New Orleans Public Library
African American Resource Center

Black History Month 2009
Photos from the 2009 Events

AFRICAN AMERICAN LEADERSHIP
WEDNESDAY, JANUARY 28

The first of three lectures in the Black History Month African American Leadership Lecture Series began with Dr. Joe Caldwell, Associate Professor of History at the University of New Orleans, at MidCity Library. Dr. Caldwell gave a thought-provoking presentation on African American leadership during and after the Reconstruction period.


HEALTH FAIR
SATURDAY, JANUARY 31

Xavier University College of Pharmacy students tested blood pressure during the Black History Month Health Fair at Latter Library. Abraham McFarland, seated in the foreground, was the chair for this year’s committee.

Mr. Matthew Wilson is a cancer survivor and was a volunteer from the American Cancer Society at the Black History Month Health Fair at Latter Library. Laura Bevins of the New Orleans Public Library congratulates him as one of ten NOPL t-shirt winners.

New Orleans Public Library staff member Melissa Clark leads a group in yoga on the Latter Library lawn during the Black History Month Health Fair at Latter Library. Kenneth Bryan, AmeriCorps member (uppermost), joins in before teaching a dance workshop.


STORYTELLING
TUESDAY, FEBRUARY 3
WEDNESDAY, FEBRUARY 4

At the Main Library on February 3, the Kindergarten, 3rd, 4th, and 5th grade classes from the Good Shepherd School enjoyed a great storytelling session from Roscoe Reddix, Jr. as part of NOPL's Black History Month programs. Mr. Reddix had all the children moving and singing with his great drumming and storytelling. One little kindergartener stole the show during the audience participation!

At the Hubbell Library (temporarily located at the Algiers Courthouse carriage house) on February 4th, some of the 3rd graders from Martin Behrman Elementary also got to enjoy a storytime from Roscoe Reddix, Jr. Some students had the opportunity to act in front of their classmates as Sister Fox and Sister Rabbit, while another student was the drummer for the traditional West African call and response song, "Che Che Kule."


AFRICAN AMERICAN LEADERSHIP
WEDNESDAY, FEBRUARY 4

Ms. Diane Coleman presented The History of Walkertown, the second lecture of Black History Month’s African American Leadership Lecture Series at Mid City Library. Ms. Coleman offered her perspective on the African American leaders and pioneers of Walkertown, a black community on the West Bank in the New Orleans area founded around the turn of the 20th century.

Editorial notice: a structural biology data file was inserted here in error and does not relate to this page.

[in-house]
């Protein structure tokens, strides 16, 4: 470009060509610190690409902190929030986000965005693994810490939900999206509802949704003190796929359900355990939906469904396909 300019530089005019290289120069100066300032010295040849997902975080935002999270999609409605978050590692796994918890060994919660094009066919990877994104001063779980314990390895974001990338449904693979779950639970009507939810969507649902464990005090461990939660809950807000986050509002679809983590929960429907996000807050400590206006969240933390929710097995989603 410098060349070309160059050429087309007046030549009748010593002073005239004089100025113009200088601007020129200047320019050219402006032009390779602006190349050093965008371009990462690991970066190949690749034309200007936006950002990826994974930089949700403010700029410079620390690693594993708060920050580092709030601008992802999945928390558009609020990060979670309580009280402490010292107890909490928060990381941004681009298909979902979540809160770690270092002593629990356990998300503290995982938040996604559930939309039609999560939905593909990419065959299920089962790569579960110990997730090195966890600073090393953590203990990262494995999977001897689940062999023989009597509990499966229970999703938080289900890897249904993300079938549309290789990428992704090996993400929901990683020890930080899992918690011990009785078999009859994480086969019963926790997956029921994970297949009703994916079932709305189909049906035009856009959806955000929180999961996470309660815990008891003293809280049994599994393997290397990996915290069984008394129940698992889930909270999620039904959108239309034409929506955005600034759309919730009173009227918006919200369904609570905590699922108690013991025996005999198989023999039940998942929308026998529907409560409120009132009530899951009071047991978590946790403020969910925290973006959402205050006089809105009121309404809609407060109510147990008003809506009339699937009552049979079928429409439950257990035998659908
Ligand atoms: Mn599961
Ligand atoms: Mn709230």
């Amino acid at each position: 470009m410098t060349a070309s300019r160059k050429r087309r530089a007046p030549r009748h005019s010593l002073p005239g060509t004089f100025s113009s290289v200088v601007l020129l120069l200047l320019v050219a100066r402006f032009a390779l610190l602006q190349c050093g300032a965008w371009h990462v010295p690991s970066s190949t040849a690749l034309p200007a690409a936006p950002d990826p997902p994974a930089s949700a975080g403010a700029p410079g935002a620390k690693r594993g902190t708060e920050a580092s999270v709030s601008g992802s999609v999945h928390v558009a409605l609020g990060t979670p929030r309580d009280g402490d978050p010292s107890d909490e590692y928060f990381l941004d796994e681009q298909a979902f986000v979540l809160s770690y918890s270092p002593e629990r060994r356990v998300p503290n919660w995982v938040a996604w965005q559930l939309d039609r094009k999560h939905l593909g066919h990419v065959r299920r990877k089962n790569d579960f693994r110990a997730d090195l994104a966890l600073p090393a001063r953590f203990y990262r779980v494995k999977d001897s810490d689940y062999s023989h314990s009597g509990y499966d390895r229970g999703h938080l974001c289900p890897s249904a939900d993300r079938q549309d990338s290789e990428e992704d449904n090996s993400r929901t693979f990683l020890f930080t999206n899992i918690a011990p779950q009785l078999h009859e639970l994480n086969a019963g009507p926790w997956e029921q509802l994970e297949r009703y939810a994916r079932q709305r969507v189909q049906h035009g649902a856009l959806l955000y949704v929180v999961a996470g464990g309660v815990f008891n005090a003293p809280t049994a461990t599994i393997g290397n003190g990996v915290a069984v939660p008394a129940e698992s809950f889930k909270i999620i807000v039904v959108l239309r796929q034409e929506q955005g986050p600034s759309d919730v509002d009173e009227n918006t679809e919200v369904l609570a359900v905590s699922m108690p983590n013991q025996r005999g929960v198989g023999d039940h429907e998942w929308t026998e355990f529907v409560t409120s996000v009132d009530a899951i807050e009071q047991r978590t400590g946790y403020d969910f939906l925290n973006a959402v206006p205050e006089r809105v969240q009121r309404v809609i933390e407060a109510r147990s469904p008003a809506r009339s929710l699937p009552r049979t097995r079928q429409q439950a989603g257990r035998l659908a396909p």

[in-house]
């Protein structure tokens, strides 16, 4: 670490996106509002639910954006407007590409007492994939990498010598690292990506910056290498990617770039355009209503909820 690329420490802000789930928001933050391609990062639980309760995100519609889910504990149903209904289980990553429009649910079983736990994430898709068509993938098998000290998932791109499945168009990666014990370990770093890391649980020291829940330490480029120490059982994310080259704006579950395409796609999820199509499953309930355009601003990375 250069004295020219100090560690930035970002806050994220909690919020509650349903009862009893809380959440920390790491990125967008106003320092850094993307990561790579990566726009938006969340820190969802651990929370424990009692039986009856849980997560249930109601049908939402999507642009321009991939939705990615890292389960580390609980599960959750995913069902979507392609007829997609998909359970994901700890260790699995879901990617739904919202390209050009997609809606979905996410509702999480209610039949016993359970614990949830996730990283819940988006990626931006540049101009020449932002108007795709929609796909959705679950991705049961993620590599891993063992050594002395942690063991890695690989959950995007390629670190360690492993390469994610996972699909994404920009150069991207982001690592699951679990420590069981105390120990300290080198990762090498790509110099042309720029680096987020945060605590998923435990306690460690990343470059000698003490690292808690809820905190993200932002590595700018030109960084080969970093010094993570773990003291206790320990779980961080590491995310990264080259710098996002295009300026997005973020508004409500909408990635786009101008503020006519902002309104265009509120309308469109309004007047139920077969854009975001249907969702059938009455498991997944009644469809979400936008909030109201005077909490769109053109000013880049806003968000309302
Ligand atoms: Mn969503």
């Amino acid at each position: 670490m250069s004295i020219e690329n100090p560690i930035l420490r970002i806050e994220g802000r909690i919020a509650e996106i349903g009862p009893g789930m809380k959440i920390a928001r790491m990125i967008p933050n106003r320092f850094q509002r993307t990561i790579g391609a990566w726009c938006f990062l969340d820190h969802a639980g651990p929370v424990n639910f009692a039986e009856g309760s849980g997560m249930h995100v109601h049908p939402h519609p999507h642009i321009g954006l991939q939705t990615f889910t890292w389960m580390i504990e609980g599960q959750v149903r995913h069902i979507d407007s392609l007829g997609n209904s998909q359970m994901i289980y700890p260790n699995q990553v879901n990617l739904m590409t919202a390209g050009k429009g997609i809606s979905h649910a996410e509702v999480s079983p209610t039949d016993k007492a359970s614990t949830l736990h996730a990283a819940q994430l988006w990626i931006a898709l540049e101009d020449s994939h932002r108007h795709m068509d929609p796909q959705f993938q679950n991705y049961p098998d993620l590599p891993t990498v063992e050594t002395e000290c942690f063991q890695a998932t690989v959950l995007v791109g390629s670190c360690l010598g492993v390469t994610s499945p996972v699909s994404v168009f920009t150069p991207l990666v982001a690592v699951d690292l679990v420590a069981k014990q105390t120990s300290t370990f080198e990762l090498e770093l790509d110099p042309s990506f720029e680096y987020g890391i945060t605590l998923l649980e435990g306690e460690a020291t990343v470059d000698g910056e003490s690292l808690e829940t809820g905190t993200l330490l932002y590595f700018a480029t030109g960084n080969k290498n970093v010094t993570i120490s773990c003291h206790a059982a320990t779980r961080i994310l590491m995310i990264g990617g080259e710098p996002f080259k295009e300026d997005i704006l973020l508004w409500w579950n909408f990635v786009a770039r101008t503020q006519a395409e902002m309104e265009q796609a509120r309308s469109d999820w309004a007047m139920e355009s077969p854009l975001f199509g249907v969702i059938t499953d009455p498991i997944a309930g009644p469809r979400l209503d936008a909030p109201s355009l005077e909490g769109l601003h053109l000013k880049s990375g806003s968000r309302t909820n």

HOMER PLESSY
THURSDAY, FEBRUARY 5

Local author Keith Weldon Medley, along with Keith Plessy and Phoebe Ferguson, took part in a Black History Month presentation about Homer Plessy and his arrest at the Press Street Railroad station. The arrest led to the historic Plessy v. Ferguson United States Supreme Court decision legalizing the concept of "separate but equal" and the beginning of the enforcement of Jim Crow laws of segregation. The program took place at the Alvar Branch.


GENEALOGY WORSHOP
SATURDAY, FEBRUARY 7

Louisiana researcher Barbara Trevigne led the Genealogy Workshop for beginners at the Main Library for Black History Month. Participants learned how to research their family genealogy by using historical documents housed in the African American Resource Center and the Louisiana Division.

Gregory Osborn of the Louisiana Division [seated] led the intermediate Genealogy Workshop at the Main Library for Black History Month. Researchers learned how to use African American Genealogical Resources found on the internet. Guest speaker Jack Belson [standing] is a long- time genealogist who informed researchers how to use Catholic resources in their genealogical searches.


LEADERS OF TOMORROW
TUESDAY, FEBRUARY 10

The Rethinkers brought their innovated program of student leadership to the students of the Martin Luther King Jr. School of Science and Technology. The Rethinkers are students who are expressing their voice in the rebuilding of area schools. Their first program to bring about changes in their cafeteria was highly successful.


AFRICAN AMERICAN LEADERSHIP
WEDNESDAY, FEBRUARY 11

The third and final lecture of Black History Month’s African American Leadership Lecture Series at Mid City Library was given by Dr. John Penny, Professor of Social Sciences at Southern University at New Orleans. Dr. Penny lectured on African American leadership since the Civil Rights era.


AFRICAN DRUM AND DANCE PROGRAM
WEDNESDAY, FEBRUARY 18

Ivoire Spectacle, a West African drum and dance ensemble from Côte d'Ivoire, performed authentic African rhythms and movement as part of this year’s Black History Month program. Three drummers and three dancers thrilled the audience with their dynamic drumming and dance at the Martin Luther King Library.


PAUL ROBESON ACTING COMPETITION
SATURDAY, MARCH 7

The Paul Robeson Acting Competition, the final event of Black History Month, took place at the Main Library on Saturday, March 7. The winners were Roy Riley, who portrayed Spike Lee, third place; Davis Perkins, who portrayed Martin Luther King, Jr., second place; and Saadiq Holmes, who portrayed Malcolm X, first place.

The panel of professional judges included (from left to right) Carol Sutton, local star of stage, screen, and film; Chakula cha Jua, creative dramatics specialist and founder and director of Chakula cha Jua Theater Company; and Anthony Bean, founder and director of the Anthony Bean Community Theater and Acting School.


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3/17/2009